print("%25s" % vector, ' -- ', state[1].category, ' -- ', state.timestamp)
```

```
Number of tracks 3
id: f14198a5-50aa-40d4-bce2-eff4e85c03d2
[-0.02 0. -0. 0. ] -- bus -- 2024-02-22 13:49:33.736496
[-0.43 -0.41 0.05 0.05] -- bus -- 2024-02-22 13:49:34.736496
[-2.09 -1.28 2.09 2.56] -- bus -- 2024-02-22 13:49:35.736496
[3.68 3.61 6.65 5.46] -- bus -- 2024-02-22 13:49:36.736496
[6.63 2.57 6.7 1.4 ] -- bus -- 2024-02-22 13:49:37.736496
[6.32 0.74 7.58 0.99] -- bus -- 2024-02-22 13:49:38.736496
[7.29 0.89 8.89 1.2 ] -- bus -- 2024-02-22 13:49:39.736496
[ 9.87 1.99 11.35 2.02] -- bus -- 2024-02-22 13:49:40.736496
[11.89 2.03 14.59 2.8 ] -- bus -- 2024-02-22 13:49:41.736496
[13.78 1.95 17.43 2.81] -- bus -- 2024-02-22 13:49:42.736496
[14.96 1.54 20.38 2.83] -- bus -- 2024-02-22 13:49:43.736496
id: 558bba0d-d28d-4f54-9d56-5ed2da859c06
[10.31 0. 5.73 0. ] -- bus -- 2024-02-22 13:49:33.736496
[ 8.52 -1.77 6.42 0.68] -- bus -- 2024-02-22 13:49:34.736496
[ 7.57 -1.22 7.08 0.67] -- bus -- 2024-02-22 13:49:35.736496
[ 7. -0.8 8.03 0.84] -- bus -- 2024-02-22 13:49:36.736496
[ 5.83 -1.05 8.86 0.84] -- car -- 2024-02-22 13:49:37.736496
[ 5.18 -0.79 9.59 0.77] -- car -- 2024-02-22 13:49:38.736496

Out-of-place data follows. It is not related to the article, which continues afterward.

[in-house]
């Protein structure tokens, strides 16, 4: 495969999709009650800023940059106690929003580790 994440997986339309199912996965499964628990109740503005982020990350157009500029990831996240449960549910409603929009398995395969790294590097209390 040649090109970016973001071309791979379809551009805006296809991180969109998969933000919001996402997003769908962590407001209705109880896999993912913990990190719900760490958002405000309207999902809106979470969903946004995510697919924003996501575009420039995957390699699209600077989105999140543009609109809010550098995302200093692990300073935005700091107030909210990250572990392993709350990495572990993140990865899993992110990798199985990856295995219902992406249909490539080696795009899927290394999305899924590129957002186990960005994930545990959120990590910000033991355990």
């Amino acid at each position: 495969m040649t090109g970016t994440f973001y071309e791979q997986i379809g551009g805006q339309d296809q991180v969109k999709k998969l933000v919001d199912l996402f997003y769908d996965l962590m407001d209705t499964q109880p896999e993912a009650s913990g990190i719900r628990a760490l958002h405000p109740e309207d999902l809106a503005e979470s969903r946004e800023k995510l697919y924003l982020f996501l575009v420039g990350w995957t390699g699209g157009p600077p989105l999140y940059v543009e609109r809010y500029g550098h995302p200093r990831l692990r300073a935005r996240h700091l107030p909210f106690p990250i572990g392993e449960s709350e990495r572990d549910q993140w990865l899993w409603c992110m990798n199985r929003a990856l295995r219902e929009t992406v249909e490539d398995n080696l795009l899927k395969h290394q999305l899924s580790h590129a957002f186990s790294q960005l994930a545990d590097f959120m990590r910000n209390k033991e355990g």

[ 3.71 -1.23 10.3 0.73] -- car -- 2024-02-22 13:49:39.736496
[ 2.78 -1.03 11.83 1.25] -- car -- 2024-02-22 13:49:40.736496
[ 2.06 -0.84 12.75 1.04] -- car -- 2024-02-22 13:49:41.736496
[ 0.88 -1.04 14.53 1.52] -- car -- 2024-02-22 13:49:42.736496
[ 0.22 -0.82 16.6 1.88] -- car -- 2024-02-22 13:49:43.736496
id: 2e78a779-bb2b-4aa2-bce1-a74c3fa74c2f
[9.92 0. 0.13 0. ] -- bike -- 2024-02-22 13:49:33.736496
[ 8.78 -1.13 1.39 1.25] -- bike -- 2024-02-22 13:49:34.736496
[ 8.29 -0.7 1.99 0.8 ] -- bike -- 2024-02-22 13:49:35.736496
[ 8.3 -0.25 3.11 1.01] -- bike -- 2024-02-22 13:49:36.736496
[ 8.14 -0.2 4.34 1.16] -- bike -- 2024-02-22 13:49:37.736496
[ 7.86 -0.26 5.87 1.42] -- bike -- 2024-02-22 13:49:38.736496
[ 7.41 -0.38 6.91 1.16] -- bike -- 2024-02-22 13:49:39.736496
[7.69 0.05 8.44 1.4 ] -- bike -- 2024-02-22 13:49:40.736496
[ 7.21 -0.29 9.61 1.25] -- bike -- 2024-02-22 13:49:41.736496
[ 7.15 -0.15 10.98 1.33] -- bike -- 2024-02-22 13:49:42.736496
[ 6.47 -0.47 12.61 1.51] -- bike -- 2024-02-22 13:49:43.736496
```

### Plotting Tracks

Colour will be used to indicate a track’s hidden category distribution. The rgb value is defined by the ‘bike’, ‘car’, and ‘bus’ probabilities. For example, a track with high probability of being a ‘bike’ will have a high ‘r’ value and will appear more red.

```
for track in tracks:
for i, state in enumerate(track[1:], 1):
loc0 = track[i - 1][0].state_vector.flatten()
loc1 = state[0].state_vector.flatten()
X = [loc0[0], loc1[0]]
Y = [loc0[2], loc1[2]]
axes[2].plot(X, Y, label='track', color=list(state[1].state_vector))
axes[2].set(title='Tracks', xlabel='X', ylabel='Y')
axes[2].set_visible(True)
set_axes_limits()
fig
```

**Total running time of the script:** (0 minutes 1.437 seconds)